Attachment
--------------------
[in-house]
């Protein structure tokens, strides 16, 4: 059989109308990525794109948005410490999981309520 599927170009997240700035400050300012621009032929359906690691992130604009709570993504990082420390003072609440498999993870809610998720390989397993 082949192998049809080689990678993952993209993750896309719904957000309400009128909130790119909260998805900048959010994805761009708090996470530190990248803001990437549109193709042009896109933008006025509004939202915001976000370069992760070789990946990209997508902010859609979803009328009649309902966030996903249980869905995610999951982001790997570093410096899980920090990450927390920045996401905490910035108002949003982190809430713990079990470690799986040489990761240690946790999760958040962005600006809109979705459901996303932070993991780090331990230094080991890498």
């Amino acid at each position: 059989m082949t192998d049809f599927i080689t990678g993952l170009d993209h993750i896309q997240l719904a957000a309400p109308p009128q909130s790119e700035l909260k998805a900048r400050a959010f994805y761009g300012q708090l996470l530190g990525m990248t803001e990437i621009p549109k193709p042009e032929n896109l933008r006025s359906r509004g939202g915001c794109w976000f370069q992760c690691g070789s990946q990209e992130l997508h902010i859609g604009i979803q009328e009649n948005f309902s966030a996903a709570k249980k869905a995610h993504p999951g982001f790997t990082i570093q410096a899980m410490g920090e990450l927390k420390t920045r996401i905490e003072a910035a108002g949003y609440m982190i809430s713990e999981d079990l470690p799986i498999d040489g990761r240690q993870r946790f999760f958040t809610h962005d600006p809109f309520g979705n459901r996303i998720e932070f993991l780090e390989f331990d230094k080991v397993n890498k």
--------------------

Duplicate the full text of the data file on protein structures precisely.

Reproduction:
[in-house]
């Protein structure tokens, strides 16, 4: 059989109308990525794109948005410490999981309520 599927170009997240700035400050300012621009032929359906690691992130604009709570993504990082420390003072609440498999993870809610998720390989397993 082949192998049809080689990678993952993209993750896309719904957000309400009128909130790119909260998805900048959010994805761009708090996470530190990248803001990437549109193709042009896109933008006025509004939202915001976000370069992760070789990946990209997508902010859609979803009328009649309902966030996903249980869905995610999951982001790997570093410096899980920090990450927390920045996401905490910035108002949003982190809430713990079990470690799986040489990761240690946790999760958040962005600006809109979705459901996303932070993991780090331990230094080991890498």
């Amino acid at each position: 059989m082949t192998d049809f599927i080689t990678g993952l170009d993209h993750i896309q997240l719904a957000a309400p109308p009128q909130s790119e700035l909260k998805a900048r400050a959010f994805y761009g300012q708090l996470l530190g990525m990248t803001e990437i621009p549109k193709p042009e032929n896109l933008r006025s359906r509004g939202g915001c794109w976000f370069q992760c690691g070789s990946q990209e992130l997508h902010i859609g604009i979803q009328e009649n948005f309902s966030a996903a709570k249980k869905a995610h993504p999951g982001f790997t990082i570093q410096a899980m410490g920090e990450l927390k420390t920045r996401i905490e003072a910035a108002g949003y609440m982190i809430s713990e999981d079990l470690p799986i498999d040489g990761r240690q993870r946790f999760f958040t809610h962005d600006p809109f309520g979705n459901r996303i998720e932070f993991l780090e390989f331990d230094k080991v397993n890498k």